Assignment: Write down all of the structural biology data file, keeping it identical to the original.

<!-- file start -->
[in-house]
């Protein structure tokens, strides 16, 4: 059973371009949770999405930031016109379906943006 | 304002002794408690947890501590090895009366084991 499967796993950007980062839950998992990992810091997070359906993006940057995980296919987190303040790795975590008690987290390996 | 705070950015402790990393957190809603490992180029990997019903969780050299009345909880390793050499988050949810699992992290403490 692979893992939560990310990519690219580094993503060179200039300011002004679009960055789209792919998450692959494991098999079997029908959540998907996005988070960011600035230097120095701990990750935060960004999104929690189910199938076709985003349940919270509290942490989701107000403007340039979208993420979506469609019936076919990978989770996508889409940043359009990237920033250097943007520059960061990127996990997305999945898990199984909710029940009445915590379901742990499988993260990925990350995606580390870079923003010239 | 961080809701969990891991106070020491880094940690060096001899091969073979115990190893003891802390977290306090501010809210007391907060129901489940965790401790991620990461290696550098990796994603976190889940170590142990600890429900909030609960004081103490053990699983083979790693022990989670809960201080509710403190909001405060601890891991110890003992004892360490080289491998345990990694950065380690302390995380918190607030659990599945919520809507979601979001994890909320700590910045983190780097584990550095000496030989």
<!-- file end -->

[in-house]
């Protein structure tokens, strides 16, 4: 059973371009949770999405930031016109379906943006 | 304002002794408690947890501590090895009366084991 499967796993950007980062839950998992990992810091997070359906993006940057995980296919987190303040790795975590008690987290390996 | 705070950015402790990393957190809603490992180029990997019903969780050299009345909880390793050499988050949810699992992290403490 692979893992939560990310990519690219580094993503060179200039300011002004679009960055789209792919998450692959494991098999079997029908959540998907996005988070960011600035230097120095701990990750935060960004999104929690189910199938076709985003349940919270509290942490989701107000403007340039979208993420979506469609019936076919990978989770996508889409940043359009990237920033250097943007520059960061990127996990997305999945898990199984909710029940009445915590379901742990499988993260990925990350995606580390870079923003010239 | 961080809701969990891991106070020491880094940690060096001899091969073979115990190893003891802390977290306090501010809210007391907060129901489940965790401790991620990461290696550098990796994603976190889940170590142990600890429900909030609960004081103490053990699983083979790693022990989670809960201080509710403190909001405060601890891991110890003992004892360490080289491998345990990694950065380690302390995380918190607030659990599945919520809507979601979001994890909320700590910045983190780097584990550095000496030989």